IDK what to put these under but they're helpful too
Check The Safety Of Any Website
Download From 8tracks
Print Webpages Without the Clutter
Is This Website Down For Me Or Everyone?
Self Defense Tips
Chrome Extension Tells You Which Tab Is Playing Music
Prevent Hangovers
Bookmark Online Videos
1 Month Free of Amazon Prime
Netflix Recommendations
Becoming An Adult Masterpost
All The Audios You’ve Ever Reblogged
Stream/Watch Free TV/Movies
Never Hit A Dead End With A Broken Link
Downloadable PDF To-Do Lists
Watch Musicals
List Of Universities On Tumblr
Summer Studying
Back to School

Scholarship Masterpost

8/17/2015: Updated some parts. Alphabetized the study section and added in new links. If at any point you want something added in that isn’t here just send me an ask or submit it in the submit box.

6/1/2016: Currently working on the issue of the links disappearing. Hopefully I’ll have it fixed 

Solar System: Things to Know This Week

Get the latest on women making history at NASA, our Juno mission, the Curiosity rover and move!

1. Women at NASA Making History, Creating the Future

Throughout Women’s History Month, we’ve been presenting profiles of the women who are leading the way in deep space exploration.

+ Meet some of them

2. Juno and the Giant

Our Juno spacecraft made its fifth close flyby over giant Jupiter’s mysterious cloud tops.

+ See the latest from the King of Planets

3. When the Road Gets Rough, the Tough Keep Rolling

A routine check of the aluminum wheels on our Curiosity Mars rover has found two small breaks on the rover’s left middle wheel tread–the latest sign of wear and tear as the rover continues its journey, now approaching the 10-mile (16 kilometer) mark. But there’s no sign the robotic geologist won’t keep roving right through its ongoing mission.

+ Get the full report

4. What Do Mars and Dinosaurs Have in Common?

Our research reveals that volcanic activity at the giant Martian volcano Arsia Mons ceased about 50 million years ago, around the time of Earth’s Cretaceous-Paleogene extinction, when large numbers of plant and animal species (including dinosaurs) went extinct. However, there’s no reason to think the two events were more than a cosmic coincidence.

+ Learn how scientists pieced together the past

5. A Comet in Commotion

Images returned from the European Space Agency’s Rosetta mission indicate that during its most recent trip through the inner solar system, the surface of comet 67P/Churyumov-Gerasimenko was a very active place – full of growing fractures, collapsing cliffs and massive rolling boulders.

+ See the many faces of Comet #67P

6. Next Generation Space Robot is Ingenious, Versatile–and Cute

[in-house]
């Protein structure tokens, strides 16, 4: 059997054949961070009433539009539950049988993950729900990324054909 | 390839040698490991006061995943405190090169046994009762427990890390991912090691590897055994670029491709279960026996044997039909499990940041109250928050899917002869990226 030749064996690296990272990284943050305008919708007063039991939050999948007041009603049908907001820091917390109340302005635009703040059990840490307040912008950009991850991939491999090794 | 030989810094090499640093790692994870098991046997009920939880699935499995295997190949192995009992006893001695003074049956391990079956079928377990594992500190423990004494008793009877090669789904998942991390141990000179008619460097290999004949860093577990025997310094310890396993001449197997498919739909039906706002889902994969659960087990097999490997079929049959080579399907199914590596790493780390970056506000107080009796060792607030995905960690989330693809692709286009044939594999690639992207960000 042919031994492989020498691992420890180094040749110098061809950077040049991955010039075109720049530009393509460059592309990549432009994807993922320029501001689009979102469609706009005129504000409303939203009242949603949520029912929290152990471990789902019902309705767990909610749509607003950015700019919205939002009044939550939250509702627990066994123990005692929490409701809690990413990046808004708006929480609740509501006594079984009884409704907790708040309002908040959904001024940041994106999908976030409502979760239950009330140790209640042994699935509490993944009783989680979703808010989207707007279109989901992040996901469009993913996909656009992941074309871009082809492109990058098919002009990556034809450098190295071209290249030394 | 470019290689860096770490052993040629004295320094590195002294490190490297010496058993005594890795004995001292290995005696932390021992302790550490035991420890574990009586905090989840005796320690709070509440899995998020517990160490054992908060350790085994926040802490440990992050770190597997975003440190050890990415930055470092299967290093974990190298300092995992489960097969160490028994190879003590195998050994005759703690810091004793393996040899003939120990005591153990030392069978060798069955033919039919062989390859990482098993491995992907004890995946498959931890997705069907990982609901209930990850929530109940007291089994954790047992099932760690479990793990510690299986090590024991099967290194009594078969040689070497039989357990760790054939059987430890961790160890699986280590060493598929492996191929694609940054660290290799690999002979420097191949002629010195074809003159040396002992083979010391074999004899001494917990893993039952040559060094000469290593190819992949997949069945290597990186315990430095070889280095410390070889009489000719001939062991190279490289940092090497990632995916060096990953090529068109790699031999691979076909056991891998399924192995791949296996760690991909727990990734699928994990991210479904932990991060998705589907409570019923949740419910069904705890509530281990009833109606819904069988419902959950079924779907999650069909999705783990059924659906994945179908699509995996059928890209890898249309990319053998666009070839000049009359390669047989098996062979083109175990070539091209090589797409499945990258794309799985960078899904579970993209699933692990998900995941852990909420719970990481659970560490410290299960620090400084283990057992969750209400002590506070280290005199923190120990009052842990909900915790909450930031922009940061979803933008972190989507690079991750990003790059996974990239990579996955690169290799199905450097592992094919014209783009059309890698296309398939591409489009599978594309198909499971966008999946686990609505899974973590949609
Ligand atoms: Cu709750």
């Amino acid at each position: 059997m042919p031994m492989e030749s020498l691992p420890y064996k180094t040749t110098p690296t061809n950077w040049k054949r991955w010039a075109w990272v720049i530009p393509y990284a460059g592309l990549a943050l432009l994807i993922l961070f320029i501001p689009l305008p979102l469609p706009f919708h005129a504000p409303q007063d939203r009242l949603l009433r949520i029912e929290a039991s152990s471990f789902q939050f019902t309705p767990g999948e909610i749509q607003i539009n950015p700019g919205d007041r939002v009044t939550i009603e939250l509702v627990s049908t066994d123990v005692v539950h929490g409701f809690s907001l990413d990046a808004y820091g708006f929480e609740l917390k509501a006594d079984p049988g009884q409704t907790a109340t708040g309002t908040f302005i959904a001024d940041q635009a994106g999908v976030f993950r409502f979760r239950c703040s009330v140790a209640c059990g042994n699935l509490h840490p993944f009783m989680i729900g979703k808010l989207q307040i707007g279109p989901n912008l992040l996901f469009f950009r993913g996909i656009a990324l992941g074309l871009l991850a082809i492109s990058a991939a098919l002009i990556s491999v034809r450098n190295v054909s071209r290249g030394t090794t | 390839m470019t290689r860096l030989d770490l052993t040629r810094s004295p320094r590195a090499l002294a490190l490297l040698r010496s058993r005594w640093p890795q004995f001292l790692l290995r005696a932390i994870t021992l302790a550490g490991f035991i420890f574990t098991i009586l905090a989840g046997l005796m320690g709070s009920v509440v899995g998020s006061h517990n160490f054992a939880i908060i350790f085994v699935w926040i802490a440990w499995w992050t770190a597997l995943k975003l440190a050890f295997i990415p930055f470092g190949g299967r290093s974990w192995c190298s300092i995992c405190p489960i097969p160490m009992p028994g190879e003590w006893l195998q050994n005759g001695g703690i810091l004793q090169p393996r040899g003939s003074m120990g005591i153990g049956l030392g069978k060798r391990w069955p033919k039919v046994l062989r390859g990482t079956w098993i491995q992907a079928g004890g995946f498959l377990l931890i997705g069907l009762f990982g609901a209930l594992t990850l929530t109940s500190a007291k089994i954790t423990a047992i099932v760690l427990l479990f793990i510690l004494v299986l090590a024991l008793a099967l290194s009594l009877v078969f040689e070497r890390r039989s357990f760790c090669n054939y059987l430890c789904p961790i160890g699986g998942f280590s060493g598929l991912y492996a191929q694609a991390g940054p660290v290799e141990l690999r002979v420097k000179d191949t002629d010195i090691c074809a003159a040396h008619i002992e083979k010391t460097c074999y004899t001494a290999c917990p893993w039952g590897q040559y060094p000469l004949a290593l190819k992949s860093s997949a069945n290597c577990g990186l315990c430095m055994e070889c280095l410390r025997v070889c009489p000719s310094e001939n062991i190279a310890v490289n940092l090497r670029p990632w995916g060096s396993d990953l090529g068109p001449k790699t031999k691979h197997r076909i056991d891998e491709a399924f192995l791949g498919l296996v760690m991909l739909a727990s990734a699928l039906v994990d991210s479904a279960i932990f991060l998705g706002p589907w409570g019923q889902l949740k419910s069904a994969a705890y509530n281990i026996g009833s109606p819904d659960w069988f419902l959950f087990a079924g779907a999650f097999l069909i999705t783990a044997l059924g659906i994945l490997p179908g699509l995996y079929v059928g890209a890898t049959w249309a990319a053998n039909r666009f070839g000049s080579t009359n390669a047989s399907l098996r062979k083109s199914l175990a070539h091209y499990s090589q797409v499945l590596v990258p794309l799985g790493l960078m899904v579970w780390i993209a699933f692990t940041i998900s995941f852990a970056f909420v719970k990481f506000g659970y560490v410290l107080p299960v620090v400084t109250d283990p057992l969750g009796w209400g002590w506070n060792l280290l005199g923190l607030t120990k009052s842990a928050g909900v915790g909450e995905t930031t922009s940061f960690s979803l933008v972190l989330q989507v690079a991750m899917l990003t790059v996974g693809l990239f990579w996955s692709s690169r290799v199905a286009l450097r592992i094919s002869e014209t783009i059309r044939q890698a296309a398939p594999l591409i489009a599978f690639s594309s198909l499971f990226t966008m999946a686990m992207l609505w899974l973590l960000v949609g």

The next rovers to explore another planet might bring along a scout. The Pop-Up Flat Folding Explorer Robot (PUFFER) in development at the Jet Propulsion Laboratory was inspired by origami. Its lightweight design is capable of flattening itself, tucking in its wheels and crawling into places rovers can’t fit.

+ Meet PUFFER

7. Shadowy Dawn

According to data from our Dawn mission to Ceres, shadowed craters on the dwarf planet may be linked to the history of how the small world has been tilted over time by the gravity of planets like Jupiter.

+ Find out how understanding “cycles of obliquity” might solve solar system mysteries

8. On Orbit and Online

We’re developing a  long-term technology demonstration project of what could become the high-speed internet of the sky. The Laser Communications Relay Demonstration (LCRD) will help engineers understand the best ways to operate laser communications systems, which could enable much higher data rates for connections between spacecraft and Earth, such as scientific data downlink and astronaut communications.

+ See how it will work

9. A Big Role for Small Sats in Deep Space Exploration

We selected 10 studies to develop mission concepts using CubeSats and other kinds of very small satellites to investigate Venus, Earth’s moon, asteroids, Mars and the outer planets. “These small but mighty satellites have the potential to enable transformational science,” said Jim Green, director of NASA’s Planetary Science Division.

+ Get the small details

10. Rings Around the Red Planet?

It’s possible that one of our closest neighbors had rings at one point – and may have them again someday. At least, that’s the theory put forth by NASA-funded scientists at Purdue University.

+ See more details about the once and future rings of Mars

Discover more lists of 10 things to know about our solar system HERE.

Make sure to follow us on Tumblr for your regular dose of space: http://nasa.tumblr.com